1513Types of HPC

Fiber-reinforced concrete (FRC) — Concrete with sufficient fiber reinforcement to provide ductility or toughness equal to at least five times the area under the stress-strain curve for the same concrete mixture without fiber reinforcement. FRC is normally associated with toughness, that is, the ability to absorb energy. This energy absorption occurs primarily after the ultimate strength of the concrete has been attained.

High-durability concrete — Concrete with a minimum durability factor (freezing and thawing) of 80%, as measured by AASHTO T 161 (Method A) (or ASTM C 666), and a w/c ratio of 0.35 or less. A maximum w/c of 0.35 will provide a paste with a discontinuous capillary system after a relatively short curing period (normally about a day). This provides improved resistance to moisture penetration and chemical attack from the environment.

High-strength lightweight concrete — concrete produced by using lightweight aggregates, such as expanded clay, shale, and slate aggregates, so as to reduce the mass from 20 to 25% below that of conventional concrete. Some lightweight concrete can attain compressive strengths greater than 69 MPa (10,000 psi). This type of HPC is desirable in applications where reduction of dead load is a significant consideration.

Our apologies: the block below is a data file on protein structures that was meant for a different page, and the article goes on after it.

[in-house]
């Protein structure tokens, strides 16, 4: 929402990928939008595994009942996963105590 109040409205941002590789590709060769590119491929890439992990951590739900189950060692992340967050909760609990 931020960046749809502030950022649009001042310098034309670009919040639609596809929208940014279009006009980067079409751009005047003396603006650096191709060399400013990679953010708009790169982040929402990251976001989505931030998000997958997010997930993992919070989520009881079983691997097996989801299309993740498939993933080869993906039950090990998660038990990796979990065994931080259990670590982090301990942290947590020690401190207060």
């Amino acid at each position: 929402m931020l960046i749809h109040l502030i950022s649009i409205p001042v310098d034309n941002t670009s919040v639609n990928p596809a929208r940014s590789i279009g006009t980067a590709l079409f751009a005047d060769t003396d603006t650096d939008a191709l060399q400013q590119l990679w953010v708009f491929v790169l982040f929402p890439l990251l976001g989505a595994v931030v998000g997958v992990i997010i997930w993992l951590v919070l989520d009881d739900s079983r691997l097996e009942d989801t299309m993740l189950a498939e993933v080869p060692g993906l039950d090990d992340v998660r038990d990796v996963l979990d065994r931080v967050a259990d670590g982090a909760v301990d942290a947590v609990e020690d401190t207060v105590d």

Self-consolidation concrete — It is also called self-compaction concrete. In fresh stage, such a concrete has the ability to fill formwork and encapsulate reinforcing bars only through the action of gravity, and with maintained homogeneity.

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